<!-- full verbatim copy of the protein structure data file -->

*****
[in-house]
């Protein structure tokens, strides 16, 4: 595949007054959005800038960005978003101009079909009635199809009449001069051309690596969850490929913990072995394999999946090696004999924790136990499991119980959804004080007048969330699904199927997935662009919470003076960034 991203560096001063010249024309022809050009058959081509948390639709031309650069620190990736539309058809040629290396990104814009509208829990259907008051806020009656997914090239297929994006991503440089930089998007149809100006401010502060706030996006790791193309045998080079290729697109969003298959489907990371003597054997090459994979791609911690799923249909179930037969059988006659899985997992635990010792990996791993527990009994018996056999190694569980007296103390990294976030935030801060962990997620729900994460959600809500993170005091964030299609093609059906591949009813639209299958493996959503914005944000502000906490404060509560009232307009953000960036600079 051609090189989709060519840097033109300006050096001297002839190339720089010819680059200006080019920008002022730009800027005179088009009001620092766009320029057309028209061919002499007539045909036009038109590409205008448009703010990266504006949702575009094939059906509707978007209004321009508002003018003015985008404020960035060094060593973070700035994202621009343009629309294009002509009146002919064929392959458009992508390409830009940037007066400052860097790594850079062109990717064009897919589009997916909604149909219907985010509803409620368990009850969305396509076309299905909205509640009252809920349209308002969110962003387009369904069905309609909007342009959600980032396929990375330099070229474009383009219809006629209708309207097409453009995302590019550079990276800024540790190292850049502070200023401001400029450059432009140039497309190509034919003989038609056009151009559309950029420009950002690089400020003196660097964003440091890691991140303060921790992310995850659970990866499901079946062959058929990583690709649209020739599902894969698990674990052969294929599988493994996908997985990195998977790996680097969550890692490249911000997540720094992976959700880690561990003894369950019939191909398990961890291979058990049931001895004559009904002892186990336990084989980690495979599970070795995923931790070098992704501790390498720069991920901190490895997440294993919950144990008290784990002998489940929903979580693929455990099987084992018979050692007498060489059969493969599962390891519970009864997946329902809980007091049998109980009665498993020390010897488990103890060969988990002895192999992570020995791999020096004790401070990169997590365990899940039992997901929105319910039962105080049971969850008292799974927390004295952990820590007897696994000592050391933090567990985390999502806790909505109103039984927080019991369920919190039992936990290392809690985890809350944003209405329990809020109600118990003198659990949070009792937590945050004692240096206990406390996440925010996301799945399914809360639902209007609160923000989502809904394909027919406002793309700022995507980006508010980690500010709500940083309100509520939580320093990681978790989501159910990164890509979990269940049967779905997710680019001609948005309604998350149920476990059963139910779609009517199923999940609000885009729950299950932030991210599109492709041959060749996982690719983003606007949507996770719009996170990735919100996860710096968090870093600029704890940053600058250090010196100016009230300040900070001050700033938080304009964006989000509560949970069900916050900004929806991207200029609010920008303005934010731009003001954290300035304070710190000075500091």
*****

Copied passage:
[in-house]
């Protein structure tokens, strides 16, 4: 595949007054959005800038960005978003101009079909009635199809009449001069051309690596969850490929913990072995394999999946090696004999924790136990499991119980959804004080007048969330699904199927997935662009919470003076960034 991203560096001063010249024309022809050009058959081509948390639709031309650069620190990736539309058809040629290396990104814009509208829990259907008051806020009656997914090239297929994006991503440089930089998007149809100006401010502060706030996006790791193309045998080079290729697109969003298959489907990371003597054997090459994979791609911690799923249909179930037969059988006659899985997992635990010792990996791993527990009994018996056999190694569980007296103390990294976030935030801060962990997620729900994460959600809500993170005091964030299609093609059906591949009813639209299958493996959503914005944000502000906490404060509560009232307009953000960036600079 051609090189989709060519840097033109300006050096001297002839190339720089010819680059200006080019920008002022730009800027005179088009009001620092766009320029057309028209061919002499007539045909036009038109590409205008448009703010990266504006949702575009094939059906509707978007209004321009508002003018003015985008404020960035060094060593973070700035994202621009343009629309294009002509009146002919064929392959458009992508390409830009940037007066400052860097790594850079062109990717064009897919589009997916909604149909219907985010509803409620368990009850969305396509076309299905909205509640009252809920349209308002969110962003387009369904069905309609909007342009959600980032396929990375330099070229474009383009219809006629209708309207097409453009995302590019550079990276800024540790190292850049502070200023401001400029450059432009140039497309190509034919003989038609056009151009559309950029420009950002690089400020003196660097964003440091890691991140303060921790992310995850659970990866499901079946062959058929990583690709649209020739599902894969698990674990052969294929599988493994996908997985990195998977790996680097969550890692490249911000997540720094992976959700880690561990003894369950019939191909398990961890291979058990049931001895004559009904002892186990336990084989980690495979599970070795995923931790070098992704501790390498720069991920901190490895997440294993919950144990008290784990002998489940929903979580693929455990099987084992018979050692007498060489059969493969599962390891519970009864997946329902809980007091049998109980009665498993020390010897488990103890060969988990002895192999992570020995791999020096004790401070990169997590365990899940039992997901929105319910039962105080049971969850008292799974927390004295952990820590007897696994000592050391933090567990985390999502806790909505109103039984927080019991369920919190039992936990290392809690985890809350944003209405329990809020109600118990003198659990949070009792937590945050004692240096206990406390996440925010996301799945399914809360639902209007609160923000989502809904394909027919406002793309700022995507980006508010980690500010709500940083309100509520939580320093990681978790989501159910990164890509979990269940049967779905997710680019001609948005309604998350149920476990059963139910779609009517199923999940609000885009729950299950932030991210599109492709041959060749996982690719983003606007949507996770719009996170990735919100996860710096968090870093600029704890940053600058250090010196100016009230300040900070001050700033938080304009964006989000509560949970069900916050900004929806991207200029609010920008303005934010731009003001954290300035304070710190000075500091």